What a Choice-Wyndham tie-up might mean for hotel investors

Choice Hotels has launched a public bid to buy Wyndham Hotels & Resorts after Wyndham decided to disengage from further discussions with Choice, following almost six months of talks.

Choice has proposed to acquire all the outstanding shares of Wyndham Hotels & Resorts at a price of $90.00 per share, payable in a mix of cash and stock. Under Choice's proposal, the $90.00 per share to be received by Wyndham shareholders would consist of $49.50 in cash and 0.324 shares of Choice common stock for each Wyndham share they own.

Choice's proposal represents a 26 per cent premium to Wyndham's 30-day volume-weighted average closing price ending on October 16, 2023, an 11 per cent premium to Wyndham's 52-week high, and a 30 per cent premium to Wyndham's latest closing price.

The proposal implies a total equity value for Wyndham of approximately $7.8 billion on a fully diluted basis. With the assumption of Wyndham's net debt, the proposed transaction is valued at around $9.8 billion.

In April 2023, Choice sent its initial letter to Wyndham regarding a potential transaction, proposing to acquire Wyndham for $80.00 per share, comprising 40% cash and 60% Choice stock. The proposal was later upped to $85.00 per share and then to $90.00, with all proposals turned down by Wyndham, which has now walked away from discussions.

What it means

Like so many other hotel brands Wyndham is an asset-light business these days and styles itself as the “world's largest hotel franchising company”.

All this means is that it is reliant on independent owners for its real estate. So how would a merger impact them?

In a note to investors analysts at Truist Securities said that Choice's management had explained a couple of reasons why the deal would be beneficial to franchisees: 

  1. It could offer opportunities to improve revpar;
  2. It could potentially decrease in the cost of ownership
  3. It could add more value via an enlarged loyalty programme.

Another point to note: even if a deal does get done — and who knows if Choice will be the only suitors? — it faces regulatory approval, which may not be straightforward given the heavy concentration in the economy and midscale segment in the US of both brands.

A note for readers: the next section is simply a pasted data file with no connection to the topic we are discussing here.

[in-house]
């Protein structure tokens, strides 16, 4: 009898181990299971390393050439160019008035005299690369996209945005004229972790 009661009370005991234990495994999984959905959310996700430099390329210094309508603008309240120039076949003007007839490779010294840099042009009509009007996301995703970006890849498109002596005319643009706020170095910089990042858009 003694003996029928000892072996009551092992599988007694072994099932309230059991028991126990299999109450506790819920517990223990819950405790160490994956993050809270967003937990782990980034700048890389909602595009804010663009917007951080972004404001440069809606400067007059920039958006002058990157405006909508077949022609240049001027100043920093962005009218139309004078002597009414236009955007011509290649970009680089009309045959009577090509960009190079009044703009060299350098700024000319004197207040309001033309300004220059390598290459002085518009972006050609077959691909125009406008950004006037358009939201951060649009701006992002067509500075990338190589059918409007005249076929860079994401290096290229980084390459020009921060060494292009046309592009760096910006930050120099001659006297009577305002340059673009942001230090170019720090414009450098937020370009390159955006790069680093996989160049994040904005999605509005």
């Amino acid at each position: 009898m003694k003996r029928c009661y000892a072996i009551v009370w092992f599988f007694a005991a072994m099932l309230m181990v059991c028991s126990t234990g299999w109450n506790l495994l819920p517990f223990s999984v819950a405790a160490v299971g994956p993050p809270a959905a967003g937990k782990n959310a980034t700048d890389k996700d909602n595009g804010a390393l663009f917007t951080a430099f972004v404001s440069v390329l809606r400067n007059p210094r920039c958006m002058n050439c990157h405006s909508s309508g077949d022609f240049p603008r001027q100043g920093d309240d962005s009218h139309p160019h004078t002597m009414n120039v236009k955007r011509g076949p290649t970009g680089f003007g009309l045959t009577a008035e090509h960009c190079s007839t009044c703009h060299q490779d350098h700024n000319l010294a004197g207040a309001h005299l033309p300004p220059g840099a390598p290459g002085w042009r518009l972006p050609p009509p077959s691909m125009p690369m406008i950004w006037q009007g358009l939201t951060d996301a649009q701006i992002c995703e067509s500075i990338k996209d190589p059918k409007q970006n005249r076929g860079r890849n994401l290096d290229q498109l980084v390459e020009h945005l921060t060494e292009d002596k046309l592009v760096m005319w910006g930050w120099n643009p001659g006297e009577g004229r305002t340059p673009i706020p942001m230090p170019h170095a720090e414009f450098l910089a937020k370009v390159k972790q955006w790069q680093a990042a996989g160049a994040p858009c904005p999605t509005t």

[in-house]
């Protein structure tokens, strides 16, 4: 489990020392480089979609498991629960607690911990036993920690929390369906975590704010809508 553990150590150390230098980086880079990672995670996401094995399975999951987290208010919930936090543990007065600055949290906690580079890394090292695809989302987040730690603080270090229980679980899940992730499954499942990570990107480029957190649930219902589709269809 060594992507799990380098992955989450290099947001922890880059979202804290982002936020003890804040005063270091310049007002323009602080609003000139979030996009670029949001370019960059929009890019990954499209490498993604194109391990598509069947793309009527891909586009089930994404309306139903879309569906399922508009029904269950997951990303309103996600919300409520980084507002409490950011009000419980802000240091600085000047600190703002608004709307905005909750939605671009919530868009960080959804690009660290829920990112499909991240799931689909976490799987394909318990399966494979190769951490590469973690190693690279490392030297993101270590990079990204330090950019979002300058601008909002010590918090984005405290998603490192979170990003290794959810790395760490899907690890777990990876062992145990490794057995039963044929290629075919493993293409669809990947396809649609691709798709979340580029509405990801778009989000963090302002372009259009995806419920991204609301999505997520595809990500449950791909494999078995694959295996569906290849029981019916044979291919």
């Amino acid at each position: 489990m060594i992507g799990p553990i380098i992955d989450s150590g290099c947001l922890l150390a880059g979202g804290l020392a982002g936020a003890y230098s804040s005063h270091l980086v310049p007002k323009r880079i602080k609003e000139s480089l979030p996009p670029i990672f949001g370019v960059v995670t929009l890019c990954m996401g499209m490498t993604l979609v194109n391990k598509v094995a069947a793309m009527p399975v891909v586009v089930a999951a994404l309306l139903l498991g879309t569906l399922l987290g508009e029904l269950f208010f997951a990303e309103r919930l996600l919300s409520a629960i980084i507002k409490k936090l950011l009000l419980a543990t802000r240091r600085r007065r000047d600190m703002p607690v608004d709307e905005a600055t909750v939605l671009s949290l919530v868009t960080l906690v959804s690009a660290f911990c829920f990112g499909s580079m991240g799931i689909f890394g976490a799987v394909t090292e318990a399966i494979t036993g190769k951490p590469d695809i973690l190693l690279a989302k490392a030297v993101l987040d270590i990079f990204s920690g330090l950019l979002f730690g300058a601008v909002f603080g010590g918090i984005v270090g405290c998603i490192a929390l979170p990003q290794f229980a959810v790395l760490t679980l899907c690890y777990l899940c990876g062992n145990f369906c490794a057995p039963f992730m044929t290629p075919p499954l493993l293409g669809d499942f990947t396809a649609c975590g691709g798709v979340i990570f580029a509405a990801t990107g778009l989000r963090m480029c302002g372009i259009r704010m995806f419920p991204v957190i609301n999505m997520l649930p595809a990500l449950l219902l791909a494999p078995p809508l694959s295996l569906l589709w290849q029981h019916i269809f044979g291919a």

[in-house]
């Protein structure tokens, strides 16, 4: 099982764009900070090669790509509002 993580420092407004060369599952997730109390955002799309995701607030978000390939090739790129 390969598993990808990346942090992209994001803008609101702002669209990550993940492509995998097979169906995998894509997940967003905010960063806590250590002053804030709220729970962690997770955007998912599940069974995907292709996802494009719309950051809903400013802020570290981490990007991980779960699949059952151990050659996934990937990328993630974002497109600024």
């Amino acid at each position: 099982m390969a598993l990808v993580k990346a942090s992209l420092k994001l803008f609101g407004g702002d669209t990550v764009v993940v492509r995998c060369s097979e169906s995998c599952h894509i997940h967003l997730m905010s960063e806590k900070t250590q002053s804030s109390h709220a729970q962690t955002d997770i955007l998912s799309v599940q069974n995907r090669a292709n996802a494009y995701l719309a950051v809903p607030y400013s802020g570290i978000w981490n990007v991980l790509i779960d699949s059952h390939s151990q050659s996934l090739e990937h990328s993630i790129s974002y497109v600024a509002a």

What they said

Patrick Pacious, president & CEO of Choice Hotels said: “While we would have preferred to continue discussions with Wyndham in private, following their unwillingness to proceed, we feel there is too much value for both companies' franchisees, shareholders, associates, and guests to not continue pursuing this transaction.

"We are confident that this combination would significantly accelerate both Choice's and Wyndham's long-term organic growth strategy. For franchisees, the transaction would bring Choice's proven franchisee success system to a broader set of owners, enabling them to benefit from Choice's world-class reservation platform and proprietary technology to drive cost savings and greater investment returns.”

Stephen Holmes, chairman of the Wyndham board commented: "Choice's offer is underwhelming, highly conditional, and subject to significant business, regulatory and execution risk. While our board would support a value-maximizing transaction, given the substantial, unmitigated embedded risks and value destruction potential presented by the proposed transaction, we determined it is not in the best interests of Wyndham shareholders.  We have engaged with Choice and its advisors on multiple occasions to explore these risks. 

"However, it became clear the proposed transaction likely would take more than a year to even determine if, and on what terms it could clear antitrust review, and Choice was unable to address these long-term risks to Wyndham's business and shareholders.

"We are disappointed that Choice's description of our engagement disingenuously suggests that we were in alignment on core terms and omits to describe the true reasons we have consistently questioned the merits of this combination – Choice's inability and unwillingness to address our significant concerns about regulatory and execution risk and our deep concerns about the value of their stock."